Whistler, British Columbia is a world-famous hub for outdoor recreation and alpine-resort fun. But you don’t need to pay loads of money to enjoy this amazing swath of the Pacific Ranges, as legitimately fantastic as those ski/snowboard slopes, zipline canopy tours, and other fee-based activities are.
If you’re looking for free thrills and sightseeing that nonetheless show off the best of the Whistler area, read on! These make great outings from your accommodations in town (which you can track down via sites such as WhistlerPremier.com).
Fantastic Hiking Trails
A surprising proportion of people who flock to Whistler are unaware of the remarkable hiking opportunities within easy reach of the ski resort. Miles and miles of trails will lead you through deep-valley forests, along timberline ridges, and to the shores of alpine lakes–some of the most sublime countryside anywhere in North America.
One of the most special hikes in Whistler’s vicinity is the Ancient Cedars Trail. Just a half-hour or so north of the resort, this easy, 5-kilometer-round-trip route takes you through the heart of groves of titanic yellow-cedars, some thought to be 1,000 years old. Tack on a side trip after seeing these venerable, barrel-trunked ancients and check out the pretty Showh Lakes. Just keep in mind that the final access road (Cougar Mountain Road) to the Ancient Cedars Trail trailhead can be a bit dodgy.
South of Whistler, meanwhile, you have another legendary destination, one highlighted by manmade monuments. The Whistler Train Wreck, reachable by a trail starting in Function Junction, features a string of boxcars along the Cheakamus River that mark the site of a mid-20th -century derailment deemed too expensive to clean up. Now festooned in beautifully rendered graffiti art, the boxcars make for one of Whistler’s most idiosyncratic destinations. The trail out to the site is basically level and perfect for all ages and skill levels.
Other stellar hiking goals in Whistler’s backyard include the Packhurst Ghost Town (a derelict logging settlement) and Brandywine Falls, just a kilometer off the Sea to Sky Highway en route to the resort town. Given the interconnected routes of the mighty Sea to Sky Trail, ambitious Whistler hikers can compose daylong adventures out in the wilderness. For more information on trails in the area, check out the website Whistler Hiatus (which also provides a nice roundup of free recreational opportunities).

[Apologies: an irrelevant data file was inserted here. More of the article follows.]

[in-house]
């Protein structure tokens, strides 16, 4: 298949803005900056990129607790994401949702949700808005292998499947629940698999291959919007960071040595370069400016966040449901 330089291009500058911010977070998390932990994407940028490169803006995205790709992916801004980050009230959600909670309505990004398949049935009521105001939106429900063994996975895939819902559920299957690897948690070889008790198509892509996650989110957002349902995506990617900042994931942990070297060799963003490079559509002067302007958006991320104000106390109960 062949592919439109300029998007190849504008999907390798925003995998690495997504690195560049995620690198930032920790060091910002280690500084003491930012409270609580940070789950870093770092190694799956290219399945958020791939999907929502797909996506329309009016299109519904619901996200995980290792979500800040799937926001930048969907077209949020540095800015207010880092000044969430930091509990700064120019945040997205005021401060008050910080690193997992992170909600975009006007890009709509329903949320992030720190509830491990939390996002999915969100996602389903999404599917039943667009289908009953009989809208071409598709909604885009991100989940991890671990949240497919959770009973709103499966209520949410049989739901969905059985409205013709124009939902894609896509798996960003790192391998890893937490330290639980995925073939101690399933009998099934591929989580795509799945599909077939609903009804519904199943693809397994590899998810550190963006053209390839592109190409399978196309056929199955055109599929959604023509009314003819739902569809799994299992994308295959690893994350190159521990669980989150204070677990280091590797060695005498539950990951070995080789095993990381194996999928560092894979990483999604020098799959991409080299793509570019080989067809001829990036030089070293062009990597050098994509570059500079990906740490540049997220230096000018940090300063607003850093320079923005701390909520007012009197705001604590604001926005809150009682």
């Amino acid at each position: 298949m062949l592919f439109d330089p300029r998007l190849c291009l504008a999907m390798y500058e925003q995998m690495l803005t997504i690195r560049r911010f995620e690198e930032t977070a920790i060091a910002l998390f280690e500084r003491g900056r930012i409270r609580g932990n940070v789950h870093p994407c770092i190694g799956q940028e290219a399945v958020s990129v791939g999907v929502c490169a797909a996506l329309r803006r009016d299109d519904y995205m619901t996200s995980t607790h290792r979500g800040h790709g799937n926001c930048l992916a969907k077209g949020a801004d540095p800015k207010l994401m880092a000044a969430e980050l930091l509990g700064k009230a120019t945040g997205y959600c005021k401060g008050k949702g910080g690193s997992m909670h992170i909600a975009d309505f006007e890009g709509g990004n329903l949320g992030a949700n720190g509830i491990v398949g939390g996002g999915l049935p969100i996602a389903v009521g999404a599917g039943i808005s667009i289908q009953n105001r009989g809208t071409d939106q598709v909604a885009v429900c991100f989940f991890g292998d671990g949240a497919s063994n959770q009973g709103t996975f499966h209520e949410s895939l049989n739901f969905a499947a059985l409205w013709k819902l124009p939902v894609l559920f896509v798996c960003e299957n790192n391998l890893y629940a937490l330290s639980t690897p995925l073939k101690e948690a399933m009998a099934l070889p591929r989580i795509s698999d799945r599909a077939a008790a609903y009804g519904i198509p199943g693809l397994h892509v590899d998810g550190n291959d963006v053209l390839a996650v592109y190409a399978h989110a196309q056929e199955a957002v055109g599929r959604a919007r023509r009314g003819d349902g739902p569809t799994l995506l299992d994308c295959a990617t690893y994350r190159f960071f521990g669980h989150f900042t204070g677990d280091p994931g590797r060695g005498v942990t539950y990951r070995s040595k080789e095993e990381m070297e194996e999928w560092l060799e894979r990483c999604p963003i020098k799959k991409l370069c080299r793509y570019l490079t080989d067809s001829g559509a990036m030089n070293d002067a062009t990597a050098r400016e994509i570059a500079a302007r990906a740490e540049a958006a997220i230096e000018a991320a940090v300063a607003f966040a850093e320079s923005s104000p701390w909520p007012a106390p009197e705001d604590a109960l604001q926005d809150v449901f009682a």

If you’re patient and sharp-eyed, you can spot an incredible variety of wildlife in and around Whistler. Black bears are common sights in summer and fall, lumbering about the high meadows and deep woods in search of insects, berries, herbs, and other omnivorous fodder. You’ve also got a good chance of seeing black-tailed deer, chickarees, ravens, jays (Steller and gray), ptarmigan, and bald eagles–which winter in enormous numbers in Brackendale, less than an hour’s drive south of Whistler.
Pumas, gray wolves, and wolverines are far more elusive, but snowshoeing or cross-country skiing in Whistler’s more farflung hinterland sometimes turns up their exhilarating tracks.
Other Free Attractions
You don’t need to head into the wilderness to enjoy beautiful, free public spaces around Whistler: There are plenty right in town! Check out Rainbow Park, for example, sprawled along serene Alta Lake: perfect for beach volleyball, swimming, picnicking, or giving Fido a workout.
The town’s also stocked with an impressive array of public art. You can pick up a brochure and map for a self-guided tour of the installations, or enjoy an audio or online version via your smartphone. In the winter, meanwhile, Whistler Olympic Plaza offers free-admission ice skating (though if you don’t have your own skates, you’ll need to cough up $5 for a rental).
If you want to save your money for the slopes, Whistler still offers a fantastic array of family-friendly attractions that come free of charge!
Martha Smith is a regular visitor to magical Whistler and loves the wild outdoors. An avid blogger, she hopes to inspire others to check out the beauty of British Columbia. Her posts mainly appear on travel and outdoor sports blogs.
Image by IamNotUnique under Creative Common License